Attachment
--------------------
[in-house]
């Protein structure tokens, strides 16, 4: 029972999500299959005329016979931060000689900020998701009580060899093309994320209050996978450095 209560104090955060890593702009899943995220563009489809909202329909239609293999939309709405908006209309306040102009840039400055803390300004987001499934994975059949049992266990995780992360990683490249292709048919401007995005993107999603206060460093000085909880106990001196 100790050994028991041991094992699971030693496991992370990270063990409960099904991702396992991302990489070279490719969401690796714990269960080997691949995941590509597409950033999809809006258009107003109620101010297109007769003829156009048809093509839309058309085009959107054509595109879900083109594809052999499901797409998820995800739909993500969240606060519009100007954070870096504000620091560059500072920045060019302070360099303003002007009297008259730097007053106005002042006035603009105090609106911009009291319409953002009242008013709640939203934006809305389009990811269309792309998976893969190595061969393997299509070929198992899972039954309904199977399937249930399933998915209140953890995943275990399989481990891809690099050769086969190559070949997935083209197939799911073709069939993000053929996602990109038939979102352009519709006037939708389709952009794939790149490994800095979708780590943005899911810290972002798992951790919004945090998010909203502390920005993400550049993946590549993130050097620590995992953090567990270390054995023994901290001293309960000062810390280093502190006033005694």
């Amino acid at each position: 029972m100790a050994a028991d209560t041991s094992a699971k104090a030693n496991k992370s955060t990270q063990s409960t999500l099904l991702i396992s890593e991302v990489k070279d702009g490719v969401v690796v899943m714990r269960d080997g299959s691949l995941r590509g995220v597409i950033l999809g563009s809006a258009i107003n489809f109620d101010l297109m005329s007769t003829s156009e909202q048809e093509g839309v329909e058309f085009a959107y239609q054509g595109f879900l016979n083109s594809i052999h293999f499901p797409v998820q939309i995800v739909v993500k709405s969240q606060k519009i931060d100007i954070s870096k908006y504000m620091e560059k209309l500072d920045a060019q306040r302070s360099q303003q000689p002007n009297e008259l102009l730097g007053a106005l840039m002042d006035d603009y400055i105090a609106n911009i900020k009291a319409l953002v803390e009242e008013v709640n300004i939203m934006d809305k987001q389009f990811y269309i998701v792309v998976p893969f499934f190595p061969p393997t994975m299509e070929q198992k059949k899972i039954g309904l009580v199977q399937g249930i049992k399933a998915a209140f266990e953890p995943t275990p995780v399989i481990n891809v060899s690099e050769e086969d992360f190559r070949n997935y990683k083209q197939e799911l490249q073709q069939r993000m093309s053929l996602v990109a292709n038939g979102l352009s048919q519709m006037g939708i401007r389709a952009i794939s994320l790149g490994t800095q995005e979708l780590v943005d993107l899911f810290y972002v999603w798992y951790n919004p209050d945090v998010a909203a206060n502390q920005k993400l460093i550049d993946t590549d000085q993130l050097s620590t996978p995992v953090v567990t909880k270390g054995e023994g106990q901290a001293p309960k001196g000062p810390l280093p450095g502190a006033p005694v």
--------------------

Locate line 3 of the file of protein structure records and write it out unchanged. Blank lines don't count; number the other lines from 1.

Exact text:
């Amino acid at each position: 029972m100790a050994a028991d209560t041991s094992a699971k104090a030693n496991k992370s955060t990270q063990s409960t999500l099904l991702i396992s890593e991302v990489k070279d702009g490719v969401v690796v899943m714990r269960d080997g299959s691949l995941r590509g995220v597409i950033l999809g563009s809006a258009i107003n489809f109620d101010l297109m005329s007769t003829s156009e909202q048809e093509g839309v329909e058309f085009a959107y239609q054509g595109f879900l016979n083109s594809i052999h293999f499901p797409v998820q939309i995800v739909v993500k709405s969240q606060k519009i931060d100007i954070s870096k908006y504000m620091e560059k209309l500072d920045a060019q306040r302070s360099q303003q000689p002007n009297e008259l102009l730097g007053a106005l840039m002042d006035d603009y400055i105090a609106n911009i900020k009291a319409l953002v803390e009242e008013v709640n300004i939203m934006d809305k987001q389009f990811y269309i998701v792309v998976p893969f499934f190595p061969p393997t994975m299509e070929q198992k059949k899972i039954g309904l009580v199977q399937g249930i049992k399933a998915a209140f266990e953890p995943t275990p995780v399989i481990n891809v060899s690099e050769e086969d992360f190559r070949n997935y990683k083209q197939e799911l490249q073709q069939r993000m093309s053929l996602v990109a292709n038939g979102l352009s048919q519709m006037g939708i401007r389709a952009i794939s994320l790149g490994t800095q995005e979708l780590v943005d993107l899911f810290y972002v999603w798992y951790n919004p209050d945090v998010a909203a206060n502390q920005k993400l460093i550049d993946t590549d000085q993130l050097s620590t996978p995992v953090v567990t909880k270390g054995e023994g106990q901290a001293p309960k001196g000062p810390l280093p450095g502190a006033p005694v």